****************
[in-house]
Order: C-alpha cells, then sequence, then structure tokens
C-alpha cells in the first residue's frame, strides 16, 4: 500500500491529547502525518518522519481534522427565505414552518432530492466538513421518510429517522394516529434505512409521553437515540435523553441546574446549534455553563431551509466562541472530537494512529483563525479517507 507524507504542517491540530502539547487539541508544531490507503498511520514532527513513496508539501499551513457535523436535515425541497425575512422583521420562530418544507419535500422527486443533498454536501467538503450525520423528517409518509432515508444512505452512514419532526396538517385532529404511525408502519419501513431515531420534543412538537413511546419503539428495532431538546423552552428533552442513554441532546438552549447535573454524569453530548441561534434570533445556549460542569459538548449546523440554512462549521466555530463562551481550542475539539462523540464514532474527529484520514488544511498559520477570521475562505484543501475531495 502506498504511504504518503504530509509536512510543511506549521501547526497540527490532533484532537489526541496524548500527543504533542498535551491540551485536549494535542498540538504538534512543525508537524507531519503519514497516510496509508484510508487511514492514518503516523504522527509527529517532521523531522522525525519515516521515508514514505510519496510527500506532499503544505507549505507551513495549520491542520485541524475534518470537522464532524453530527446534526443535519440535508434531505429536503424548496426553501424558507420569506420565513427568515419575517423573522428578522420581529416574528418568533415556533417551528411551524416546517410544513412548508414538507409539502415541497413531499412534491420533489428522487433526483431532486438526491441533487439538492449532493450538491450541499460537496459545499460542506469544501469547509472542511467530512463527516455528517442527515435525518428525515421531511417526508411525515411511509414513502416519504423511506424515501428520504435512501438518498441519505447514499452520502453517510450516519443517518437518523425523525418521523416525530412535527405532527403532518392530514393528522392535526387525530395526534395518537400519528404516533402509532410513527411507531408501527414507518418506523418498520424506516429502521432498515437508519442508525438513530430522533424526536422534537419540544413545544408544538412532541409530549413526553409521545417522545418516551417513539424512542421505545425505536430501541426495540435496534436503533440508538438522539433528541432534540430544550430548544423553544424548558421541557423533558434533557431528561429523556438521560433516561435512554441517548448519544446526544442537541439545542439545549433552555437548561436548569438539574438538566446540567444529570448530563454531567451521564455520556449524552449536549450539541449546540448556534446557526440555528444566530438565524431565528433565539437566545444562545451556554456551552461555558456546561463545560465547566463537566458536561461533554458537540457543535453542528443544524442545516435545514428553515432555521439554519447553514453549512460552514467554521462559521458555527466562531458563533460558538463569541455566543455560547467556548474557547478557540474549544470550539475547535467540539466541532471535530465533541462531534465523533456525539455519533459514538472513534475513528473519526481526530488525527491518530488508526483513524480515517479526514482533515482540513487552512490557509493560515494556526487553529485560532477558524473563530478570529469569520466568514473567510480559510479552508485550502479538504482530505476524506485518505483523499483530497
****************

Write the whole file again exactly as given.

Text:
[in-house]
Order: C-alpha cells, then sequence, then structure tokens
C-alpha cells in the first residue's frame, strides 16, 4: 500500500491529547502525518518522519481534522427565505414552518432530492466538513421518510429517522394516529434505512409521553437515540435523553441546574446549534455553563431551509466562541472530537494512529483563525479517507 507524507504542517491540530502539547487539541508544531490507503498511520514532527513513496508539501499551513457535523436535515425541497425575512422583521420562530418544507419535500422527486443533498454536501467538503450525520423528517409518509432515508444512505452512514419532526396538517385532529404511525408502519419501513431515531420534543412538537413511546419503539428495532431538546423552552428533552442513554441532546438552549447535573454524569453530548441561534434570533445556549460542569459538548449546523440554512462549521466555530463562551481550542475539539462523540464514532474527529484520514488544511498559520477570521475562505484543501475531495 502506498504511504504518503504530509509536512510543511506549521501547526497540527490532533484532537489526541496524548500527543504533542498535551491540551485536549494535542498540538504538534512543525508537524507531519503519514497516510496509508484510508487511514492514518503516523504522527509527529517532521523531522522525525519515516521515508514514505510519496510527500506532499503544505507549505507551513495549520491542520485541524475534518470537522464532524453530527446534526443535519440535508434531505429536503424548496426553501424558507420569506420565513427568515419575517423573522428578522420581529416574528418568533415556533417551528411551524416546517410544513412548508414538507409539502415541497413531499412534491420533489428522487433526483431532486438526491441533487439538492449532493450538491450541499460537496459545499460542506469544501469547509472542511467530512463527516455528517442527515435525518428525515421531511417526508411525515411511509414513502416519504423511506424515501428520504435512501438518498441519505447514499452520502453517510450516519443517518437518523425523525418521523416525530412535527405532527403532518392530514393528522392535526387525530395526534395518537400519528404516533402509532410513527411507531408501527414507518418506523418498520424506516429502521432498515437508519442508525438513530430522533424526536422534537419540544413545544408544538412532541409530549413526553409521545417522545418516551417513539424512542421505545425505536430501541426495540435496534436503533440508538438522539433528541432534540430544550430548544423553544424548558421541557423533558434533557431528561429523556438521560433516561435512554441517548448519544446526544442537541439545542439545549433552555437548561436548569438539574438538566446540567444529570448530563454531567451521564455520556449524552449536549450539541449546540448556534446557526440555528444566530438565524431565528433565539437566545444562545451556554456551552461555558456546561463545560465547566463537566458536561461533554458537540457543535453542528443544524442545516435545514428553515432555521439554519447553514453549512460552514467554521462559521458555527466562531458563533460558538463569541455566543455560547467556548474557547478557540474549544470550539475547535467540539466541532471535530465533541462531534465523533456525539455519533459514538472513534475513528473519526481526530488525527491518530488508526483513524480515517479526514482533515482540513487552512490557509493560515494556526487553529485560532477558524473563530478570529469569520466568514473567510480559510479552508485550502479538504482530505476524506485518505483523499483530497